The Canal de Saint Quentin was just part of Napoleon’s vision for expanding the canal networks that linked France with its neighbours. In 1806 he gave orders to build the Canal de la Sensée (originally Censée) to link the Scarpe River and the Escaut River (English: Scheldt). Work didn’t start, though, until 1819, long after his defeat at Waterloo. It was open to navigation in 1820 and is still a working canal today.
This reminded me that when Napoleon invaded Egypt, in part to provide an overland route for his armies to march to India, he considered the idea of building a canal to link the Mediterranean to the Gulf of Suez. He had his surveyor, Jacques-Marie Le Pere carry out a survey on the feasibility of excavating a canal north from Suez. Unfortunately, attacks from Bedouin combined with extremes of temperature and vicious dust storms meant that his findings were false. He concluded that the Red Sea was almost 33 feet higher than the Mediterranean and that any attempt to link the two would lead to massive flooding. Only later was his error detected. The sea levels were in fact almost the same and just over 50 years later the Frenchman, Ferdinand de Lesseps, was to start construction of the modern canal. The historian Paul Strathern claims, though, that “the modern inauguration of this project, and the French involvement in it, certainly originated with Napoleon.”
It wasn’t just canals that Napoleon was enthusiastic about. Like all great generals going back to the time of the ancient Persians, he recognised the importance of roads in moving troops around his growing empire. Military roads were built connecting France to Germany, Italy, Spain and so on. In Croatia, the road known as ‘Napoleon’s Road’ or the ‘French Road’ was built primarily thanks to Napoleon’s military commander and duke of Dubrovnik, August Marmont. The 61km road extends from the south-east of Orebić to the north-west of the peninsula. Communication axes were an absolute political priority for Napoleon. Natural boundaries, such as the Alps between France and Italy, were traversed using post stations that allowed mail transit from one side to the other.
Within France, roads linked Paris to the regions, consolidating the capital’s grip on the provinces.
Napoleon’s enthusiasm for construction projects didn’t stop at roads and canals. He identified the lack of a proper sewage system as one of Paris’s main problems and, under his rule, the first vaulted sewer network was built. It was only 30 km long, but it marked a major step forward in the disposal of Paris’s waste and he regarded it as the most important thing he did for the city. The sewers followed the pattern of the streets above and were labelled with street names so you could and still can navigate the city as straightforwardly underground as above. Here’s part of it, which I photographed on a fascinating underground adventure.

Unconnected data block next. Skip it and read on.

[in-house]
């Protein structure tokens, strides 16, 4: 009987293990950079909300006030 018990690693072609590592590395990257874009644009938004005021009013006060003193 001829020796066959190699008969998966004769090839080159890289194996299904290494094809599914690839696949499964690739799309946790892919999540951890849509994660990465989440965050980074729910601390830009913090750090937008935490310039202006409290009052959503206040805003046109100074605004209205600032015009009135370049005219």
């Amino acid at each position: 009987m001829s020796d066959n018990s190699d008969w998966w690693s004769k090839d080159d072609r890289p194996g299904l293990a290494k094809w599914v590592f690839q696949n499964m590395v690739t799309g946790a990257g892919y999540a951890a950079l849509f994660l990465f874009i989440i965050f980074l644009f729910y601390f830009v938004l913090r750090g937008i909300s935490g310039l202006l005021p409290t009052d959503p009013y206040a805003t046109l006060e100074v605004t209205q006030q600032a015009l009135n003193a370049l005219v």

So besides bringing years of war, economic turmoil and political repression to virtually all of continental Europe, what did Napoleon do for us? The answer is: more than you think.
Paul Strathern (2008) Napoleon in Egypt Vintage Books: London
Europeana Napoleon and urbanism in the 19th century: Protecting oneself https://www.europeana.eu/en/exhibitions/napoleon-and-urbanism-in-the-19th-century/protecting-oneself-destruction-and-reconstruction-of-the-city
Last week was the anniversary of the Battle of the Nile back in 1798. Nowadays we associate Nelson so firmly with Trafalgar that his other victories can be overlooked. Back in the early 19th century, though, the Nile featured prominently on memorials like this one at Greenwich.
As with many battles, the name isn’t geographically accurate. The battle of the Nile didn’t actually take place at the Nile but at Abū Qīr Bay near Alexandria. Napoleon had invaded Egypt, his troops travelling in an enormous French fleet. After the troops had been successfully landed, his warships remained on the Egyptian coast ready to protect his lines of supply. They moored near the shore in the shelter of the bay.
Conventionally, naval battles were fought broadside to broadside, one ship against another. The French fleet was immensely strong. L’Orient, the French flagship mounted 118 guns. The French anchorage meant that the ships’ broadsides were facing out to sea, allowing an enormous concentration of fire to be brought to bear on any force attacking from the Mediterranean.
The British fleet that discovered the French lying at anchor was, on paper, vastly inferior. However, the British realised that the French had anchored slightly too far out into the open sea, allowing a channel between their line and the shore. The British split their force, some ships sailing between the French and the shore while others sailed between the shore and the open sea. With an onshore wind, the French were unable to manoeuvre away from their anchorage and the British sailed slowly down the line, each French ship being engaged one after the other by at least two British ships firing simultaneously from both sides.
The tactic was overwhelmingly successful. Of the 13 French ships of the line, nine were captured and two destroyed. No British ships were lost.
The most dramatic moment of the battle was the loss of L’Orient which caught fire and exploded when the flames spread to the powder magazine. The Captain’s young son had been ordered by his father to stand at his position until his father told him to move. His father having died, the son is said to have remained on deck and died. His death is commemorated in the poem, Casabianca:
The boy stood on the burning deck Whence all but he had fled.
After the battle, the British had complete naval dominance in the Mediterranean. With his lines of supply cut off, Napoleon’s plans to use Egypt as a jumping off point for further invasions were in disarray. Napoleon fled back to France the following year and the French army lingered on in Egypt until surrendering to the British in 1801.
Burke and the Bedouin
The Battle of the Nile is the climax of Burke and the Bedouin. William Brown is on board, the Orion, one of the British ships, and witnesses L’Orient’s sinking.
“It’s the Orient… The Orient is ablaze… The Orient is sinking.”
An officer appeared. “All hands on deck!”
Confused, William joined the procession of seamen clambering onto the deck. The night was still warm, but after the atmosphere of the gun deck, it was bliss to breathe fresh air.